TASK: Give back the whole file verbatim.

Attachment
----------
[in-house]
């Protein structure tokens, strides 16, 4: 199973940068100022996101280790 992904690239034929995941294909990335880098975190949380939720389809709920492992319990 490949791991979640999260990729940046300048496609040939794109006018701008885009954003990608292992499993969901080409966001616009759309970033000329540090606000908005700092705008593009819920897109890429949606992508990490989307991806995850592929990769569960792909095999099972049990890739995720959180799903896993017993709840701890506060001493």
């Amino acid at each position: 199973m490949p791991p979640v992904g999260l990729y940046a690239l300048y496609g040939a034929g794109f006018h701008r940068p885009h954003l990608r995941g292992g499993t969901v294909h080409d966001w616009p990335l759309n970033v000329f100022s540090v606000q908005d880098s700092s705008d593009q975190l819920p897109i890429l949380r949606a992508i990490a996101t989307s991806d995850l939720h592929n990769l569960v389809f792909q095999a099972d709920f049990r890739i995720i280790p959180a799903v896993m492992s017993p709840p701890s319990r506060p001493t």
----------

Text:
[in-house]
């Protein structure tokens, strides 16, 4: 199973940068100022996101280790 992904690239034929995941294909990335880098975190949380939720389809709920492992319990 490949791991979640999260990729940046300048496609040939794109006018701008885009954003990608292992499993969901080409966001616009759309970033000329540090606000908005700092705008593009819920897109890429949606992508990490989307991806995850592929990769569960792909095999099972049990890739995720959180799903896993017993709840701890506060001493």
């Amino acid at each position: 199973m490949p791991p979640v992904g999260l990729y940046a690239l300048y496609g040939a034929g794109f006018h701008r940068p885009h954003l990608r995941g292992g499993t969901v294909h080409d966001w616009p990335l759309n970033v000329f100022s540090v606000q908005d880098s700092s705008d593009q975190l819920p897109i890429l949380r949606a992508i990490a996101t989307s991806d995850l939720h592929n990769l569960v389809f792909q095999a099972d709920f049990r890739i995720i280790p959180a799903v896993m492992s017993p709840p701890s319990r506060p001493t």